A good pull request: what is it and how to do it?
What does Junior need to properly review Senior? Let’s take a look closer to this question and understand what it takes to become a good reviewer and submitter.
So, let’s understand what skills do you need to review a code and what skill do you need to create a pull request.
While I have been collecting my thoughts on this topic, someone already had done it and even had presented it on EuroPython conference. Unfortunately, I didn’t go to this conference, but there are slides available. And you defensively should check it, because it contains a bunch of useful information.
Some thoughts are very close to me because I’ve faced such problems in real life. But the main point I would like to say is:
Do not be a perfectionist! There are only problems because of it!
Instead, your PR will be living for months and eventually will turn into technical debt. Do you want to solve conflicts after a few months, trying to remember what is going on in this code?
If the Pull Request is 90% good, you can merge it.
What do you need to do a code review?
First of all,
Don’t trust anyone! Review everything yourself
“I was too lazy to add a check”, “I was so tired that I forgot to fix it” – all these things you can miss if you trust the person and didn’t check the PR properly. Don’t be a clerk, who puts the stamps on the documents without reading them.
Don’t be smart! A code should have very good readability
Don’t forget it: “A good code is like a good joke – it doesn’t need an explanation”.
It's not helping if someone is rude or aggressive in comments of a PR.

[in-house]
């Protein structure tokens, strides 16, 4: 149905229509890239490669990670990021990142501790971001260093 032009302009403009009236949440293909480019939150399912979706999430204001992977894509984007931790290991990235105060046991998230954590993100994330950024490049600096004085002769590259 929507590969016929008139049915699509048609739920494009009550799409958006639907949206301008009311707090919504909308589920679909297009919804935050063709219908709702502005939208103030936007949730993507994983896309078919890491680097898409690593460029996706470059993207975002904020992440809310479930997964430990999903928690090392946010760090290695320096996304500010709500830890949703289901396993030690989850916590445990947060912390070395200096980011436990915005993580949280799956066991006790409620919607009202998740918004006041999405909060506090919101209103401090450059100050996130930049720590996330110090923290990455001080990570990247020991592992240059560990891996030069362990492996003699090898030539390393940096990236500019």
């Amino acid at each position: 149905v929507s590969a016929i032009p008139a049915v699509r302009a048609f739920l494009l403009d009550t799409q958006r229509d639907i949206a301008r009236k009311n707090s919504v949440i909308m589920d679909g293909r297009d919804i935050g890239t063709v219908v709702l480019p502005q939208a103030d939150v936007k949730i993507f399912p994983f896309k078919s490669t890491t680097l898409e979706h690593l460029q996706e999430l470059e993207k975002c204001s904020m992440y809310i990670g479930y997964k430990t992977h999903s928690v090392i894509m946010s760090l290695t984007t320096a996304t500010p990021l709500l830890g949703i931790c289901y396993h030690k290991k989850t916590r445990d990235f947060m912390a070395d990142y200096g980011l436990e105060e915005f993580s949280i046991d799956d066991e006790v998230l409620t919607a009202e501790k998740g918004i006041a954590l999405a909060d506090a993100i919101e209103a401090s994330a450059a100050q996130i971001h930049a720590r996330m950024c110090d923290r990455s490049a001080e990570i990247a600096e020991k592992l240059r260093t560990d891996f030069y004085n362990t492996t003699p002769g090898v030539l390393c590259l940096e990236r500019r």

Use “a comment is skipped in this method” instead of “you forgot to put a comment here”.
Ask questions instead of leaving answers
“What do you think about …?”, “Will it make sense if …?”, make suggestions: “It might be easier if .... What do you think about it?”
Leave clear comments
Stick only to your opinion, tell “how and why”, attach links to documentation, articles, and examples. “This line of the code makes me sad” is not a good comment at all.
Don’t just criticize, encourage good ideas and solutions instead
It might be a good idea to leave at least 2-3 positive comments in each PR.
Don’t be a perfectionist
Prioritize what’s important to you. If everything is 90% good – that’s enough to merge.
First, make the most critical comments
On the first place you need to focus on the architecture and design, and only then on weak variable names and grammatical errors. Leave comments like about wrong spaces on the very last round of review or consider to use automation.
Try to make a review 24-48 hours after creation
I remember PRs which could leave 7 months. Everything was fine, people just didn't have time to review it.
Code review is a very important part of the team‘s life. It is impossible to downplay the significance of this process. This makes a team stronger, a code better and cleaner, and gives growth not only to beginners but also to those who are already experienced.
A person who can do a good code review is worth his weight in gold. And always remember that it was a time when none of us reviewed a code or created a Pull Requests, so be patient with those who haven’t done it yet, and the world will get a little better.
If you would like to become a better submitter, please take a look at the article “A good pull request: how to become a better submitter?”
Do you apply some of these concepts in your team? Please, share your experience with me!